17 Facts About Alexander Balas


Alexander Balas married the princess Cleopatra Thea to seal an alliance with the neighboring Ptolemaic kingdom.

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Alexander Balas's reign saw the steady retreat of the Seleucid Empire's eastern border, with important eastern satrapies such as Media being lost to the nascent Parthian Empire.

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Alexander Balas claimed to be the son of Antiochus IV Epiphanes and Laodice IV and heir to the Seleucid throne.

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Numismatic evidence shows that Alexander Balas had gained control of Seleucia Pieria, Byblos, Beirut, Tyre by 151 BC.

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On this coinage, Alexander Balas heavily advertised his connection to Antiochus IV, depicting Zeus Nicephorus on his coinage as Antiochus had done.

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Alexander Balas assumed the title of Theopator, which recalled Antiochus' epithet Theos Epiphanes.

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Alexander Balas gained control of Antioch at this time and his chancellor, Ammonius, murdered all the courtiers of Demetrius I, as well as his wife Laodice and his eldest son Antigonus.

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Ptolemy VI Philometor of Egypt entered into an alliance with Alexander Balas, which was sealed by Alexander Balas's marriage to his daughter Cleopatra Thea.

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Alexander Balas took the opportunity to shower honours on Jonathan, whom he treated as his main agent in Judaea.

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Alexander Balas is shown with divine attributes and is depicted in front of the king.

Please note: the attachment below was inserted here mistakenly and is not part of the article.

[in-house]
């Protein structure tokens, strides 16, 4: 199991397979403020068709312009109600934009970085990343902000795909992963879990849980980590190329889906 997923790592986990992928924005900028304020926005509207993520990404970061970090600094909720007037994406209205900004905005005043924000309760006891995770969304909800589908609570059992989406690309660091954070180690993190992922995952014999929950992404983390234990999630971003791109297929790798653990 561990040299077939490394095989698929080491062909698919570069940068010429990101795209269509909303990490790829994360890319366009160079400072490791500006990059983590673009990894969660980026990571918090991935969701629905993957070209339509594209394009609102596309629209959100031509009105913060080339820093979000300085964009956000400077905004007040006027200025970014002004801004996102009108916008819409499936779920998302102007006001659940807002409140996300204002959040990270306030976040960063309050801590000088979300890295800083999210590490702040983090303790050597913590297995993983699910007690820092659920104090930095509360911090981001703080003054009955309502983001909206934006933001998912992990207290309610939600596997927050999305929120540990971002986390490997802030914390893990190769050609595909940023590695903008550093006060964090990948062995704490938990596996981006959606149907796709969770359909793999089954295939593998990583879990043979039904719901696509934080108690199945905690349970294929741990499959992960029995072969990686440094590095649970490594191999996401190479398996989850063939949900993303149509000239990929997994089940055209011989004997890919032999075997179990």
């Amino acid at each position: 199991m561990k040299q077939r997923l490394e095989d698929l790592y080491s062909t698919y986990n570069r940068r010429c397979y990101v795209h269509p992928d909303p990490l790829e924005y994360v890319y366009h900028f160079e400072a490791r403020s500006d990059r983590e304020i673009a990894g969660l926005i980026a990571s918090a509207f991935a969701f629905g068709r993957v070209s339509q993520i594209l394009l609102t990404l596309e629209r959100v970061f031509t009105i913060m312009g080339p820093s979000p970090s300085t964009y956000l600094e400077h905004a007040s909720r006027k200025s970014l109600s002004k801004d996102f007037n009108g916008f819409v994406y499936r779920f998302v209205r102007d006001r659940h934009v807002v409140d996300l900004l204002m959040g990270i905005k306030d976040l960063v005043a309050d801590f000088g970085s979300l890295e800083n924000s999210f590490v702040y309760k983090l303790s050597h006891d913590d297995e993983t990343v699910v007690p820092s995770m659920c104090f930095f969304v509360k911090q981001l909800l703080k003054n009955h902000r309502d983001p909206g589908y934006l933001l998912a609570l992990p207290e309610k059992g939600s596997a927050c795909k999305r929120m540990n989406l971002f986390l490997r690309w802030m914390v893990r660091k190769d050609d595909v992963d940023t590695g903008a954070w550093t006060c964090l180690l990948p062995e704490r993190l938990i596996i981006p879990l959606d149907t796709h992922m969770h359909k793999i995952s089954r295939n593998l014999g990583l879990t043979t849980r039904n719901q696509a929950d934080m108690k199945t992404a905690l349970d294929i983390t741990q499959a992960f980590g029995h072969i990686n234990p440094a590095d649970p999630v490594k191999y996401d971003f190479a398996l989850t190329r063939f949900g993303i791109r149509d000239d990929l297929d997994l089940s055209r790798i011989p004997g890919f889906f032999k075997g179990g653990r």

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Some scholars have seen Alexander Balas as little more than a Ptolemaic puppet, arguing that this coinage emphasises Cleopatra's dominance over him and that the chancellor Ammonius was a Ptolemaic agent.

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Alexander Balas is not recorded to do anything of note to stem the steady erosion of Seleucid power in the East.

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Alexander Balas was reputed to hand the administration over to two commanders, Hierax and Diodotus, neither of whom seemed to care for anything but their own interests.

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Alexander Balas returned from Cilicia with his army, but Ptolemy VI and Demetrius II defeated his forces in a Battle of the Oenoparus River.

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Alexander Balas now fled to Arabia in order to join up with Zabdiel, but he was killed.

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Alexander Balas's severed head was brought to Ptolemy, who died shortly after from wounds sustained in the battle.

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Alexander Balas is the title character of the oratorio Alexander Balas Balus, written in 1747 by George Frideric Handel.

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